After months of conflict in Ukraine, and an increasing movement away from Russian energy by several world powers, some countries have made it clear that they are not willing to cut ties with Putin when it comes to energy. With Europe and North America turning away from Russian oil and gas, it has made Russian energy prices highly competitive at a time when the world is battling with rising consumer and energy costs. This has led China, India and several other powers to develop their trade relations with Russia even further, in a bid to acquire cheap energy. China has been buying higher quantities of low-cost energy supplies from Russia in recent months, as it benefits from the falling prices that have occurred due to Western sanctions on Russian oil and gas. Chinese President Xi Jinping's meeting with Russia's Vladimir Putin in Uzbekistan this month demonstrated the two leaders’ commitment to their deepening trade links. It’s a win-win situation, with China having access to cheap energy when it needs it most and Russia finding alternative markets to Europe. The two countries have even begun to use their own currencies – the yuan and the rouble – decreasing their reliance on the U.S. dollar.
China is thought to have imported 17 percent more Russian energy between April and July this year than in the same period the previous year. Its LNG imports from Russia have increased by 50 percent, coal by 6 percent and electricity – via a cross-broader transmission line – by 39 percent. In total China has spent $43.68 billion on Russian energy imports in 2022.
But the decision to deepen ties with Russia is not simply to spite the West. Russia is significantly undercutting the competition with its energy prices. China is believed to have saved around $3 billion by purchasing Russian crude, paying around $708 per tonne rather than sourcing alternative imports that cost about $816 per tonne. And it’s not the only country to have taken notice of Russia’s low energy prices, particularly as much of the world is battling against energy scarcity and rising oil and gas prices.
In India, Prime Minister Narendra Modi has showed interest in fostering the country’s trade relations with Russia to acquire low-cost energy supplies. In a statement at the Eastern Economic Forum in Vladivostok, Russia, he suggested the two powers had a “special partnership”, demonstrating interest in boosting cooperation. India has already increased its oil imports from Russia in recent months, despite calling for “diplomacy and dialogue” over the war in Ukraine. And it has done little to respond Western pressure over these imports.
India’s Petroleum Minister Shri Hardeep Singh Puri stated his allegiance to India, and to ensuring energy security. Puri explained, “No, there’s no conflict. I have a moral duty to my consumer. Do I as a democratically elected government want a situation where the petrol pump runs dry?”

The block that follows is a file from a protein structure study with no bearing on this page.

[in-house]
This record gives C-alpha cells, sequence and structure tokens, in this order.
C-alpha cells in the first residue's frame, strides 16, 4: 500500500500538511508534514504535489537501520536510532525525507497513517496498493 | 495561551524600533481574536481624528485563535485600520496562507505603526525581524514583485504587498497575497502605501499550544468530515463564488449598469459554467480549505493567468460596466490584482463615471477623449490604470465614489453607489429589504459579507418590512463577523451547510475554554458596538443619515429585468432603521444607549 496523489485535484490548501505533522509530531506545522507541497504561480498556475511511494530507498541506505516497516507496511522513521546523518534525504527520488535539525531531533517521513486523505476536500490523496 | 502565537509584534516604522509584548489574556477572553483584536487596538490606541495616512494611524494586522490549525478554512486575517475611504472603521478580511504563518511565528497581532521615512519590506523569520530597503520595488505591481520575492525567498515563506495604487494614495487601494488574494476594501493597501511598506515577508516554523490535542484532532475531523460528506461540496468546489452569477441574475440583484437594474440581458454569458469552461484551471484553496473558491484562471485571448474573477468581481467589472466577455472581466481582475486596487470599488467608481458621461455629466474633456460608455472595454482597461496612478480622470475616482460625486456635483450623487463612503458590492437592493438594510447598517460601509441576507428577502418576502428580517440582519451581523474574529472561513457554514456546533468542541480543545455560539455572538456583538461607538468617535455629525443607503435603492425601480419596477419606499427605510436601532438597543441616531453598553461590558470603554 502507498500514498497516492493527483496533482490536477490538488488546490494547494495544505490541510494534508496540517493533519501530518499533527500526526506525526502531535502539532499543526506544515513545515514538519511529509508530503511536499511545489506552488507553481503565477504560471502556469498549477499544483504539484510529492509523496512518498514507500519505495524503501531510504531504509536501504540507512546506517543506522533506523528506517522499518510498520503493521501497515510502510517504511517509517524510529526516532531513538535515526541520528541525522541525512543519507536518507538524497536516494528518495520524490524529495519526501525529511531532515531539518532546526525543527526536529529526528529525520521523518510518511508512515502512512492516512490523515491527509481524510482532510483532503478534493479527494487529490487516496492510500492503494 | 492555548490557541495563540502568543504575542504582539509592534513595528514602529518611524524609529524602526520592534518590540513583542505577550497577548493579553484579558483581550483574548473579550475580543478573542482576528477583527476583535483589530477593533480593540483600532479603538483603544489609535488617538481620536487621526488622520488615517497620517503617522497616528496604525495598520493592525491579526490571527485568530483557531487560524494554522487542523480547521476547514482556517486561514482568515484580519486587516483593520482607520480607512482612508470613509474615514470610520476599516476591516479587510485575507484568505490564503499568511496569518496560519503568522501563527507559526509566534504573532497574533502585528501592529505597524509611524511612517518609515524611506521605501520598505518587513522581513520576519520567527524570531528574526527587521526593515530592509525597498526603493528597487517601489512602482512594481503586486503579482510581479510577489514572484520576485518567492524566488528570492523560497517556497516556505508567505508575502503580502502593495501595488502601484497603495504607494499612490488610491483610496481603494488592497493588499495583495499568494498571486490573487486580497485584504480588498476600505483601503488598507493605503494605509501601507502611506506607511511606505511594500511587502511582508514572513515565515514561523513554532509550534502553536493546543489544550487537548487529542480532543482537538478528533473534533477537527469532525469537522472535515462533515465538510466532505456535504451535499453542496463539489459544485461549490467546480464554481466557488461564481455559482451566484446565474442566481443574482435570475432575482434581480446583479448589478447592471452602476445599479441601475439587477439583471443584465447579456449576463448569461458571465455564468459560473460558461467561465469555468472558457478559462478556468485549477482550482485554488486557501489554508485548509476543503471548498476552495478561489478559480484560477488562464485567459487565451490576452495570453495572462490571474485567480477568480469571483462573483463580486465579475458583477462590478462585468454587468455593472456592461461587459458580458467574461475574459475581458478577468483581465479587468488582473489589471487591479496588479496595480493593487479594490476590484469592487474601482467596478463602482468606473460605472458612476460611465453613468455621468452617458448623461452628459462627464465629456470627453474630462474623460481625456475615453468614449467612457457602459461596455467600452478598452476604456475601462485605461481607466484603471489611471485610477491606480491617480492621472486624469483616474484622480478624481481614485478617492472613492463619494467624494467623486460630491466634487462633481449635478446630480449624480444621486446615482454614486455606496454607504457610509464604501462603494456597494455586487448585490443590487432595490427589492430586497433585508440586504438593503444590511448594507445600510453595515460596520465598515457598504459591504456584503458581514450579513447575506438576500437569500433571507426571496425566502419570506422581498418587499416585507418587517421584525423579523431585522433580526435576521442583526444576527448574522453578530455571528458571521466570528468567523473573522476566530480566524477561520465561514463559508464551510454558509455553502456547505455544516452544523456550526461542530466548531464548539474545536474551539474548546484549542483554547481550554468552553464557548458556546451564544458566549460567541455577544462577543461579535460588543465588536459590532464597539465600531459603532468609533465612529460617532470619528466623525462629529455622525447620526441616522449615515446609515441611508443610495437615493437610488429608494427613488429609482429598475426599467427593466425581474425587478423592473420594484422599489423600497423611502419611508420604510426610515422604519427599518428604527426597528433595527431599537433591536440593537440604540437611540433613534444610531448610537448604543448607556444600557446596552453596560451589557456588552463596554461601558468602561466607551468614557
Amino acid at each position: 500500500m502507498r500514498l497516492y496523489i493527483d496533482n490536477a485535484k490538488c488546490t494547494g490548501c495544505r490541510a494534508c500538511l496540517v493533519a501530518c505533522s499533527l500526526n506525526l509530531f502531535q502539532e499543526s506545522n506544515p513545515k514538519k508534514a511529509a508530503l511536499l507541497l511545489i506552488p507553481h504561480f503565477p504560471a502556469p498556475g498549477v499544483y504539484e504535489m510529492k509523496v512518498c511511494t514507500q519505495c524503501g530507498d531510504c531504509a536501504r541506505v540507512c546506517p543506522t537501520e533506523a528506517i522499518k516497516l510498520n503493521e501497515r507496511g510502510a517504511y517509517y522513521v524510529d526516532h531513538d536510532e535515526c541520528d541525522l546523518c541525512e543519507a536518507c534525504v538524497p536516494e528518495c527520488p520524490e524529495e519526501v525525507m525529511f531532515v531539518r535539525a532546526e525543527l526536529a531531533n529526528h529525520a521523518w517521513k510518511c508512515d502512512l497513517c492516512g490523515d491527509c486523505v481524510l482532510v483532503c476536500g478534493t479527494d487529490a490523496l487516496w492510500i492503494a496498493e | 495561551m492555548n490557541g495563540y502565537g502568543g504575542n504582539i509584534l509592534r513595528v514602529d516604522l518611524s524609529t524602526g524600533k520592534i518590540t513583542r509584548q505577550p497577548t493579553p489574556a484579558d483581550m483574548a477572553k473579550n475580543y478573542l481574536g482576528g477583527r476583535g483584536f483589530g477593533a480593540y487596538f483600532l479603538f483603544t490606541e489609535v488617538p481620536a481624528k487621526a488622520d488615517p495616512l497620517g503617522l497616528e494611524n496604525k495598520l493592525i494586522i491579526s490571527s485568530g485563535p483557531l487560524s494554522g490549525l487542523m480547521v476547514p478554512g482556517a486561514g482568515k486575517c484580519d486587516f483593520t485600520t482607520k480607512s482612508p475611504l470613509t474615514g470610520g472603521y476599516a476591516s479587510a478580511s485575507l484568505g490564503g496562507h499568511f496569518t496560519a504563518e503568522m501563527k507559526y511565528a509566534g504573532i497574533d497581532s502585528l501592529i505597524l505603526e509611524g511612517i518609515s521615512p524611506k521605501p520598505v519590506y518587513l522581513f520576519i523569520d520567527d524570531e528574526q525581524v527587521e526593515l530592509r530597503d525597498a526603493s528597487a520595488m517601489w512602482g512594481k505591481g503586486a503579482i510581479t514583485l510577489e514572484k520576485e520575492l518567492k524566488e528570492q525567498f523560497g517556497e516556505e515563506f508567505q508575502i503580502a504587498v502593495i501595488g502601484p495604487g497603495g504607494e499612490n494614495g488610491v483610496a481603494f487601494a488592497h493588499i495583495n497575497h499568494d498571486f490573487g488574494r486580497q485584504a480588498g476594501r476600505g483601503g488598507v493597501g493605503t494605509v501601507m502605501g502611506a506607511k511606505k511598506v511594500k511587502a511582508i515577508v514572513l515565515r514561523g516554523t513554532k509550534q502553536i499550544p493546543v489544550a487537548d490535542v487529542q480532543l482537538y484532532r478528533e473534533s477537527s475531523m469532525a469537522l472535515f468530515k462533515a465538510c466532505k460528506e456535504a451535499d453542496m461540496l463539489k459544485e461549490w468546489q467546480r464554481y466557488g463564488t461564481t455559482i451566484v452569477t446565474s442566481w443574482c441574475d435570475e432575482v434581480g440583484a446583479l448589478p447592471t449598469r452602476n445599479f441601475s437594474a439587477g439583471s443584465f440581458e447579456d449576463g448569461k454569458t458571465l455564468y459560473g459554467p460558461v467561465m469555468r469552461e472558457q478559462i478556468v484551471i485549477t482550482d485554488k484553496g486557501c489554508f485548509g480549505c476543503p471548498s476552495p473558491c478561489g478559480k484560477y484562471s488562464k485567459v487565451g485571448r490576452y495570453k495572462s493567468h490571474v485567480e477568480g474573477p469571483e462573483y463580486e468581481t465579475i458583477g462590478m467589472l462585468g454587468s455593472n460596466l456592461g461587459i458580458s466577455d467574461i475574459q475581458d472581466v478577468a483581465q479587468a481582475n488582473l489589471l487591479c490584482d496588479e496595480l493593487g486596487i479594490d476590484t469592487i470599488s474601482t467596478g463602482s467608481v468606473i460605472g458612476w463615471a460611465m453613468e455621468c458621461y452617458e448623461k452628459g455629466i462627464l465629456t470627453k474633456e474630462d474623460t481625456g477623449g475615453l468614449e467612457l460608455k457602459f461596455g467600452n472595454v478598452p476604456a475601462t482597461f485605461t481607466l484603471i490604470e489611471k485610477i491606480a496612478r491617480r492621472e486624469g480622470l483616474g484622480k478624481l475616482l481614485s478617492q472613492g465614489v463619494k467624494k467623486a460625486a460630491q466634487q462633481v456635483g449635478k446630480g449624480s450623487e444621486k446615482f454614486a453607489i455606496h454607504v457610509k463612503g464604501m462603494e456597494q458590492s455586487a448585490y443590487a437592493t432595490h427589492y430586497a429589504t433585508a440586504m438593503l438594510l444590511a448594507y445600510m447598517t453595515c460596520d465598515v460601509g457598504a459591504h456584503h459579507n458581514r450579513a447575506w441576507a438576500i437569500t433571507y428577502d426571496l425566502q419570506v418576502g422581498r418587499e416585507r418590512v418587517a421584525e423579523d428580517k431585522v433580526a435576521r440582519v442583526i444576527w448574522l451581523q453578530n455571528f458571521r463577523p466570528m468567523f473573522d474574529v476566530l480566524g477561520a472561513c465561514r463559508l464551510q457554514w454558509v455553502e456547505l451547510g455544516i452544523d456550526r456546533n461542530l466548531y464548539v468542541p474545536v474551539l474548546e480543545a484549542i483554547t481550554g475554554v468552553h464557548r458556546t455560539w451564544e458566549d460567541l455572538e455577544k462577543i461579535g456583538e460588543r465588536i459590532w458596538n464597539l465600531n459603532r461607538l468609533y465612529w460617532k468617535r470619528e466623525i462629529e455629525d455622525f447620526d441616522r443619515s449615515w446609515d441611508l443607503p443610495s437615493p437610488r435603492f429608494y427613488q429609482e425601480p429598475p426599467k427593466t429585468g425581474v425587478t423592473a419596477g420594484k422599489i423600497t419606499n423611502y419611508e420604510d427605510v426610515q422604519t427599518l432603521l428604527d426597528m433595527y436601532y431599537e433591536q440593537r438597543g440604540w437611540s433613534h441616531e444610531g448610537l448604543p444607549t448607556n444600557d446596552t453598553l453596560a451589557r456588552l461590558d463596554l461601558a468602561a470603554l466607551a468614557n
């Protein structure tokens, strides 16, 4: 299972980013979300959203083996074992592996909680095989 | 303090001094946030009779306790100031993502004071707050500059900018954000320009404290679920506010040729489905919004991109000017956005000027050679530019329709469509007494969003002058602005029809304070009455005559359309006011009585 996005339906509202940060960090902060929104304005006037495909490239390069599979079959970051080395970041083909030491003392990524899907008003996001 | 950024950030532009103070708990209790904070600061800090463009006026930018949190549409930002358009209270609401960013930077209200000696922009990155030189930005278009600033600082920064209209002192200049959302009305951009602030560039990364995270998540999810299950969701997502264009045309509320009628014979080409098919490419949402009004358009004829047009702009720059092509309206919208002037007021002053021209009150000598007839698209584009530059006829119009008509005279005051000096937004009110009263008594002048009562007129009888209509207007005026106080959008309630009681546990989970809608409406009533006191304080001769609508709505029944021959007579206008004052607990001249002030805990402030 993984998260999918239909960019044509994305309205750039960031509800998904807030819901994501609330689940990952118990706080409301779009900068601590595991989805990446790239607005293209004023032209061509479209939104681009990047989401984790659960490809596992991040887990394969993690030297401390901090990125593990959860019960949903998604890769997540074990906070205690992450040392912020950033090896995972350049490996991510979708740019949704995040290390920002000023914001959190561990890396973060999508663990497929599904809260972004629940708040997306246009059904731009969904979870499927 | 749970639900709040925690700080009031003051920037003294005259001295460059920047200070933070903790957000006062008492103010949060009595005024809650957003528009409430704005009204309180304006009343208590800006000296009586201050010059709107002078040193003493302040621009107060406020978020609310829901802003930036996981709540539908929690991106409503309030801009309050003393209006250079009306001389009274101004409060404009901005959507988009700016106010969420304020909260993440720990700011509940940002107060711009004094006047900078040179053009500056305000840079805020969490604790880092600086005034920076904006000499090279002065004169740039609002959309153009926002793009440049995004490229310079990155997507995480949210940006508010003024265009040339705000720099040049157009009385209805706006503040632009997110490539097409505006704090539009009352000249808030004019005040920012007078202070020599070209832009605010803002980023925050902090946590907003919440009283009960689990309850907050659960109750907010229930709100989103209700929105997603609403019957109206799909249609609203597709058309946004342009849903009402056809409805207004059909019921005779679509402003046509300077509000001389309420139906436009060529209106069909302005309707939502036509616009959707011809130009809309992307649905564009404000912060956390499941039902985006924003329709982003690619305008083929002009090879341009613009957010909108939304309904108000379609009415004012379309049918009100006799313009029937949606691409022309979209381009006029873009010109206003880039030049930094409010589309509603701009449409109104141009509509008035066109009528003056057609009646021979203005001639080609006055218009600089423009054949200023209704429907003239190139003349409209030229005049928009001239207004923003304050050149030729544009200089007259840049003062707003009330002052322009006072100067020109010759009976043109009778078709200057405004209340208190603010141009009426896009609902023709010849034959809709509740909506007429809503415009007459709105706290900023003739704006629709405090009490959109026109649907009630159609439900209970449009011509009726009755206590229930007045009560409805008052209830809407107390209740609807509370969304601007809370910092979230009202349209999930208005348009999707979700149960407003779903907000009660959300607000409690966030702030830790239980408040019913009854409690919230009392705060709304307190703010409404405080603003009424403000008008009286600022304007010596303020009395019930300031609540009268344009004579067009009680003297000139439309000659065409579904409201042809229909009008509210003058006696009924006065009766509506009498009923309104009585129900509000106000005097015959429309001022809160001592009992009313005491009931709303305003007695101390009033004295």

Modi has continually called for greater assistance from the West to improve India’s energy security and help the country transition to a future in renewables. He told the world at the COP26 Climate Summit last year that India had significant potential in renewables, including wind and solar power and green hydrogen, but it would need greater foreign support and investment to unleash its capabilities. While foreign investment in India’s energy sector is on the rise, and the government has begun to establish meaningful green energy policies, due to its growing population and fears of oil and gas scarcity India’s energy is far from secure.
In the Middle East, both Saudi Arabia and Iran have strengthened their ties with Russia in the wake of the Ukraine conflict. Saudi Arabia more than doubled the amount of Russian fuel oil it imported in the second quarter of 2022, allowing it to export higher levels of its own crude output. Discounted Russian fuel has become increasingly attractive to foreign buyers who do not support the sanctions on Russian energy.
Meanwhile, fellow sanctioned Iran is looking to strengthen ties with Russia while maintaining its volatile relationship with the West. Iran and Russia have often treated each other as partners of convenience, a relationship that has continued since the war. Iran was the first non-former Soviet state Putin visited after the invasion, signalling his intention to foster a partnership with Tehran. And there is significant potential for Russia upon Iran’s re-entry to the international oil market, should a JCPOA be agreed upon with the U.S., as Iran could import Russian oil and gas to meet national needs – allowing it to export Iranian crude or re-export Russian oil to non-European consumers.
While Europe and North America continue to turn their backs on Russian energy, China, India and several other countries are using the opportunity to increase low-cost oil and gas imports to improve their energy security. Despite mounting pressure from the West to condemn Russia’s actions by rejecting Russian energy, the appeal of cheap energy supplies is proving too much for many world powers to turn down.
By Felicity Bradstock for Oilprice.com
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Felicity Bradstock is a freelance writer specialising in Energy and Finance. She has a Master’s in International Development from the University of Birmingham, UK. More